Centre for Urban Ecology and Sustainability
The Centre for Urban Ecology and Sustainability (CUES) aims to address urban ecological issues with a view to offering solutions, and develop a skilled cohort of professionals who actively engage in, and find solutions for urban ecological challenges. The Centre serves as a focal point where researchers, government & non-governmental, citizens and private agencies converge and participate in the planning, implementation, and evaluation of sustainable environmental projects in cities. CUES collaborates actively with other schools and centres in AUD like the School of Human Ecology, School of Development Studies (SDS), School of Design (SDS), Centre for Community Knowledge (CCK) on areas of common interests. The Centre envisages to build linkages with teaching and research programmes within the University to provide students with hands-on learning, field practicum and engaged scholarship opportunities. The Centre hosts interactions and dialogues between Universities and other organizations in the city across thematics in urban sustainability.
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Analyzing Vegetation Cover Change in Dheerpur Wetland Restoration Site
Shiwani The success of an ecological restoration project is based on several key attributes such as the progress/recovery of ecosystem function and structure. A timely assessment/evaluation of the progress of the restoration activities is an important step in measuring the progress. It further helps in monitoring the changes and emergent patterns that could be of…
Did the Pandemic Help in Reducing Global Carbon Emissions?
Divya Mehra Since the beginning of the year 2020, the world is fighting a life-threatening enemy in the form of a virus that has turned the lives of people around. The Coronavirus, which was identified as SARS-CoV-2, is a new type of virus, which causes a highly infectious disease known as COVID-19 that has brought…
Conservation Through Citizen Science
Himanshu Choudhery Worldwide, the field of biological conservation has been increasingly seeing the involvement of people of all ages. From amateur wildlife explorers to the more experienced ones, everyone is actively contributing to the conservation of biodiversity. This active participation and collaboration of the general public with professionals in scientific research is known as citizen science.…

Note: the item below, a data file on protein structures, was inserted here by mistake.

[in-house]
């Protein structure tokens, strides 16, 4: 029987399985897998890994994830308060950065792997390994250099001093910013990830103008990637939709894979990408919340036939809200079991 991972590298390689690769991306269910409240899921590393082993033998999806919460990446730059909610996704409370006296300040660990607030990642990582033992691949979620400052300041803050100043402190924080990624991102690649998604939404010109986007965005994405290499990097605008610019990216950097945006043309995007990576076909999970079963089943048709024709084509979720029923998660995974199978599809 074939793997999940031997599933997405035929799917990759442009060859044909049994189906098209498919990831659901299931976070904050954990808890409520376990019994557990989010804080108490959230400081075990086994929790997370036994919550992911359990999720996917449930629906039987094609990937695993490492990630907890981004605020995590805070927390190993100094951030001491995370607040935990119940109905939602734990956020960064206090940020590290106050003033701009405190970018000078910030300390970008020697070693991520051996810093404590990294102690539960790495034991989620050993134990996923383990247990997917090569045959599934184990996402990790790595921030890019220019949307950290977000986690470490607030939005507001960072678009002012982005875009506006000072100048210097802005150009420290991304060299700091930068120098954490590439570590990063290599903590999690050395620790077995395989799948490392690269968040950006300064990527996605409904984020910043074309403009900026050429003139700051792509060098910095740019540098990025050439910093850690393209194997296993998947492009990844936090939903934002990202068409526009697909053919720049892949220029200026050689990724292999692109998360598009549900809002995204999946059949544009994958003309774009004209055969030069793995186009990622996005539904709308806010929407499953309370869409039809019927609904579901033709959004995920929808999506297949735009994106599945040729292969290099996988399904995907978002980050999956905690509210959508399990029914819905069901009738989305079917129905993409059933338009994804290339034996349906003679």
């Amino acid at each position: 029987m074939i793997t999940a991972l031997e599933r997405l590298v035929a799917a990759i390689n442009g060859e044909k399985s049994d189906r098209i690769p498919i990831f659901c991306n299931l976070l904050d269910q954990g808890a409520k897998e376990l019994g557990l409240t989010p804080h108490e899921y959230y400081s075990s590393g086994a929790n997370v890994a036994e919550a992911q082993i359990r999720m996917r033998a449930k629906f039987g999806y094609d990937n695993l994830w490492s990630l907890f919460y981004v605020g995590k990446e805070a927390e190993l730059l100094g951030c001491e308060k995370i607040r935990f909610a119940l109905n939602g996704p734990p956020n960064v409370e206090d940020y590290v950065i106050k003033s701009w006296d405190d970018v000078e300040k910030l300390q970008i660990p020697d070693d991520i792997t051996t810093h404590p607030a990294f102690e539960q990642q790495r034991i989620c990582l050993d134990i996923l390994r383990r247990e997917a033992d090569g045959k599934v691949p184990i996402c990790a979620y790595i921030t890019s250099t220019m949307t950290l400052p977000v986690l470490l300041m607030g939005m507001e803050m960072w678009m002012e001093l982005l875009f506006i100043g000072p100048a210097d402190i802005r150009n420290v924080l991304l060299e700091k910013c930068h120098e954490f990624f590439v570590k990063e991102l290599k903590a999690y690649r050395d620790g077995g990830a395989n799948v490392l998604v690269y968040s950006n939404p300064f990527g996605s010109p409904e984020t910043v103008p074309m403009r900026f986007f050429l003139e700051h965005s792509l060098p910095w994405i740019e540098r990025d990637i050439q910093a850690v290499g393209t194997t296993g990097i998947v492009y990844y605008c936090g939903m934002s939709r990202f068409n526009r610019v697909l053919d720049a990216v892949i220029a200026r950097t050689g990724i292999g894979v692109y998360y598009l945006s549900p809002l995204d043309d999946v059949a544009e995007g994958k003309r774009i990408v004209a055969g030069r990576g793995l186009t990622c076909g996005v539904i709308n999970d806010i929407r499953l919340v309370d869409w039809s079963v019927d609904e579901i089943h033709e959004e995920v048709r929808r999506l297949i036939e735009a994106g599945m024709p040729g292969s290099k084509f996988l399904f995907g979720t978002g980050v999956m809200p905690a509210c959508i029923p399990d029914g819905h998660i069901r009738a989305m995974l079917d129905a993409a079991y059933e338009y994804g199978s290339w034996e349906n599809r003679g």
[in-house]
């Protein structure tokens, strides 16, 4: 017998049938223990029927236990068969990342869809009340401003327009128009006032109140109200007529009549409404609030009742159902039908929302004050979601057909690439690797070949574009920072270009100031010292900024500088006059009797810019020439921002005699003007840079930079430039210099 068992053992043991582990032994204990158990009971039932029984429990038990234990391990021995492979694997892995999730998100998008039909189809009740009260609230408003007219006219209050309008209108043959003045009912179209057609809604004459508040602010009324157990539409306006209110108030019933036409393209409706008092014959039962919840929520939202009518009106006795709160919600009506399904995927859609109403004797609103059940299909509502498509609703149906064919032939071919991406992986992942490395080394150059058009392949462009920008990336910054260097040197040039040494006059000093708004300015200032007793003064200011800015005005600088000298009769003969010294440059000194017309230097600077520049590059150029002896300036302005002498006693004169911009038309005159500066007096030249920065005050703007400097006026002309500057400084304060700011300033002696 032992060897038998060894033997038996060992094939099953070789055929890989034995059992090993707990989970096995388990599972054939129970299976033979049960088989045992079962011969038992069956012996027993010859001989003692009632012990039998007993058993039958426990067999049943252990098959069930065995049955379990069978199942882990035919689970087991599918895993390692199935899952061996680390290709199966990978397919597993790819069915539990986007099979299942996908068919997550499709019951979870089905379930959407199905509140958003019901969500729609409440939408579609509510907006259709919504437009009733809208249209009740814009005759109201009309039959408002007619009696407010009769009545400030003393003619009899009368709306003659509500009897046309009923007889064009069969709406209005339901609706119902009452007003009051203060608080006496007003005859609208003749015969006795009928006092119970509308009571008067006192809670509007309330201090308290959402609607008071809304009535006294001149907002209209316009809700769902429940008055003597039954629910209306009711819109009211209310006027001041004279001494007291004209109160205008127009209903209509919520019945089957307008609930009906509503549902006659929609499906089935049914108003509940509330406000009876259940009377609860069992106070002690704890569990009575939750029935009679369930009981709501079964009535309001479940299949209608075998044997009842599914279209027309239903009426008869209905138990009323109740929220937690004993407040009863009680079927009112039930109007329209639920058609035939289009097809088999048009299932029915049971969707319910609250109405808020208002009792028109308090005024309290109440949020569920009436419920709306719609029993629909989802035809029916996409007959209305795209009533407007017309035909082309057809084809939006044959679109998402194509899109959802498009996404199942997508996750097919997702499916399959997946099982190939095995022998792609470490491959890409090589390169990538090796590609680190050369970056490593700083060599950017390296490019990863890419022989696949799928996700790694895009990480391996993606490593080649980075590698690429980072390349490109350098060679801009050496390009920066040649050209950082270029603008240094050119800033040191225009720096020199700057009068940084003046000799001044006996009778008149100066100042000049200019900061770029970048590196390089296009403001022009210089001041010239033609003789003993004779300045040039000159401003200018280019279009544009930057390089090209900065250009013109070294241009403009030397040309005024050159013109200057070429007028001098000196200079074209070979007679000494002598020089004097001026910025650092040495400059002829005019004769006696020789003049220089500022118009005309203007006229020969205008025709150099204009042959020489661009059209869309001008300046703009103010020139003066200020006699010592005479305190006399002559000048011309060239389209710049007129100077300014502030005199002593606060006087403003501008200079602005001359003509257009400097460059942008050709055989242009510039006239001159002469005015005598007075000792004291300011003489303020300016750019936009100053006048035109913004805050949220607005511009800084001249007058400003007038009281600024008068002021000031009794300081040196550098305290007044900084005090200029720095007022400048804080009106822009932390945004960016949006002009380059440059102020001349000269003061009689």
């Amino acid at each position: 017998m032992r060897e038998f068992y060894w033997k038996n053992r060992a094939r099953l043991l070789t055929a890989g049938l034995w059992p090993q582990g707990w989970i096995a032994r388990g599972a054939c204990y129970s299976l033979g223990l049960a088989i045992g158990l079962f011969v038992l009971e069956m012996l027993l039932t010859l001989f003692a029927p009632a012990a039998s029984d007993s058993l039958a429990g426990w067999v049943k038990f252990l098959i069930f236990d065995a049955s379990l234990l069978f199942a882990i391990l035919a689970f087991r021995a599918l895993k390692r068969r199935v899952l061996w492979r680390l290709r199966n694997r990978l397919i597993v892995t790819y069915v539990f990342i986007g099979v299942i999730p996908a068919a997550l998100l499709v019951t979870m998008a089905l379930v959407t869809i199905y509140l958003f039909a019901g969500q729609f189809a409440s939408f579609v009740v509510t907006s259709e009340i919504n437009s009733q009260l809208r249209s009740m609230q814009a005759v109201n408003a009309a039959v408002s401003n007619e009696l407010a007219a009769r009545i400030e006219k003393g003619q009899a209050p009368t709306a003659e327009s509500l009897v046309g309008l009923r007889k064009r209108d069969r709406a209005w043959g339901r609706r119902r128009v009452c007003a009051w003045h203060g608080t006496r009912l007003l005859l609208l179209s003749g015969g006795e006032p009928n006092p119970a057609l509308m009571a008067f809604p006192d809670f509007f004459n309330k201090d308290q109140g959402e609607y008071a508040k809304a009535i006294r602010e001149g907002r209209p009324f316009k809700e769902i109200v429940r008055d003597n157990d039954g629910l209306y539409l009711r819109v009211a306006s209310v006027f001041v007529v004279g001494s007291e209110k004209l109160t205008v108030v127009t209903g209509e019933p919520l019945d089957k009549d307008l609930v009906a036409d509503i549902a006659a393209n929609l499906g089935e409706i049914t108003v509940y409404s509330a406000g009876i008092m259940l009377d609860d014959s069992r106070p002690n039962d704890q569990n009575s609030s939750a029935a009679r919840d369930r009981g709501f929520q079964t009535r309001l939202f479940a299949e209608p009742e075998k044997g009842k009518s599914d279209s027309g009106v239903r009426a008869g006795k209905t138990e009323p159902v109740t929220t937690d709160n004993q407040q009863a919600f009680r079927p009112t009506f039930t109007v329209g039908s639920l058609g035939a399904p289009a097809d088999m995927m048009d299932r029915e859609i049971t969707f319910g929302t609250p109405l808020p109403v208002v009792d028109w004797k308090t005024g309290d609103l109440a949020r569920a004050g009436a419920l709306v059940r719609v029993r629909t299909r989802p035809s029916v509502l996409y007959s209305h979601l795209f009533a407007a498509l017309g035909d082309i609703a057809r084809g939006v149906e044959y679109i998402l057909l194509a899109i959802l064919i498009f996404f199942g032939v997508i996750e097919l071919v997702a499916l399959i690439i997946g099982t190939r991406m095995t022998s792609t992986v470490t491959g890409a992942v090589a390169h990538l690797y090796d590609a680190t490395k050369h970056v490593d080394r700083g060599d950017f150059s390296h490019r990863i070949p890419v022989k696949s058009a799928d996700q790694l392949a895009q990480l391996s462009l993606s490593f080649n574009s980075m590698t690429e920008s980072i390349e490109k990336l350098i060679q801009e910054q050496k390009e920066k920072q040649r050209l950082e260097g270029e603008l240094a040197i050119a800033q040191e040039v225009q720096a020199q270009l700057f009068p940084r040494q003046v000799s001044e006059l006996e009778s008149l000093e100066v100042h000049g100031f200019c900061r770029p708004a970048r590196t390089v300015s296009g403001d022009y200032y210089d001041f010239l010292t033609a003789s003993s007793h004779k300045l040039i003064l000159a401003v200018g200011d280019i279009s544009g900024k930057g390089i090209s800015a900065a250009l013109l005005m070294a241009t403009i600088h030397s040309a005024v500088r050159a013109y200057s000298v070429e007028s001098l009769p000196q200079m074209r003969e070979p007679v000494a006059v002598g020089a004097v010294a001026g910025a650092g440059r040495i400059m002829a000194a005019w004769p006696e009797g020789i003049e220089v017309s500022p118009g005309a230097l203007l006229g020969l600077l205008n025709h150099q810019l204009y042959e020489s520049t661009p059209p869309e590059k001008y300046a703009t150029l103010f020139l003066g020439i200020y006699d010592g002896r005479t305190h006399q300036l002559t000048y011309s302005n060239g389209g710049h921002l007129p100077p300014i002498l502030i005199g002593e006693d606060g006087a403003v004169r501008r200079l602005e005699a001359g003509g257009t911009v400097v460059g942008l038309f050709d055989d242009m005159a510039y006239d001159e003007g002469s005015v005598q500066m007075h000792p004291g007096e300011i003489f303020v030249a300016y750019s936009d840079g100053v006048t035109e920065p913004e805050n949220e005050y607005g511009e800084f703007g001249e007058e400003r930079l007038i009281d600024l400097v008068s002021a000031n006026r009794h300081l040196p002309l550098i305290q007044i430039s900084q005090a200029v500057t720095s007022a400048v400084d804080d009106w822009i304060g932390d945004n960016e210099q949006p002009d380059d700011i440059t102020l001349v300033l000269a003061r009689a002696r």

Plight of Granivorous Birds in Urban Landscapes
Shashank Bhardwaj Introduction When people talk about House Sparrow, it reminds me of my vivid childhood memories in Delhi. I remember sitting with my mother in the open veranda in the scorching heat of summer, helping her with household chores like cleaning, and storing wheat grains. At times, my mother would get occupied with other…
Locust In The City
Vijaylakshmi Suman The rise of the pandemic resulted in people being confined to their homes for months. Since then, a lot of news has emerged where people in the city had witnessed instances of ‘reclamation by nature’. For some, it was a sign of reclamation and recovery, while some quoted this as an absence of…
How to Map Changes Using Landviewer – A Step by Step Guide
Shiwani Maps are extremely handy tools that can be used to visualize and illustrate a wide variety of complex data, that make interpretation of geographical information an engaging process. It helps us in making sense of comprehensive spatial relationships simultaneously with temporal changes. There was a time when mapping changes, accessing and studying remote areas…
Cities – Emerging Hotspots for Infectious Diseases
Divya Mehra Cities and pandemics have shared a long history and over the decades it has been witnessed that cities have emerged to be the epicentre for infectious diseases. This is often attributed to its very nature – the population densities and inter/intra connections have turned out to be the important factors. Cities act as…
CUES Restoration Project Site: Dheerpur Wetland, Delhi
Restoration of Dheerpur Wetlands: A collaboration of CUES, AUD & DDA
The marshes and wetlands of the Yamuna region once extended from Azadpur to the present-day banks of the river. This region has been heavily drained and undergone an extensive land-use change during the last fifty years. Remnants of once widespread historical marshes can now only be seen near Jahangirpuri, Dheerpur and Burari. Since wetlands are increasingly appreciated globally and nationally for their socio-ecological functions and provisions, the Delhi Pollution Control Committee (DPCC) decided to restore the wetlands of Dheerpur.
Fragments of these wetlands have been filled up, dyked, dried and carved out for seasonal agriculture. Hence, it may not be sufficient to only stop their further degradation of wetlands of Dheerpur but would also be necessary to restore them for posterity. With this view, the Delhi Development Authority (DDA) has entered into a Management Agreement with Ambedkar University Delhi (AUD), in which the land ownership remains with DDA, and AUD would restore the wetlands. DDA would assist in civil work, funding research and restoration work, whereas AUD is entrusted with providing technical guidance for restoration and maintenance of the wetlands.
The Management Agreement for Dheerpur Wetland Project between AUD and DDA was signed on 17 February 2015. Following which the project was formally inaugurated on 19th June 2015.
Click here to read more on the Dheerpur Wetland Restoration
Dheerpur Wetland Project Site, Gandhi Vihar, Gopalpur Village,
10am – 5pm
Delhi, June 2015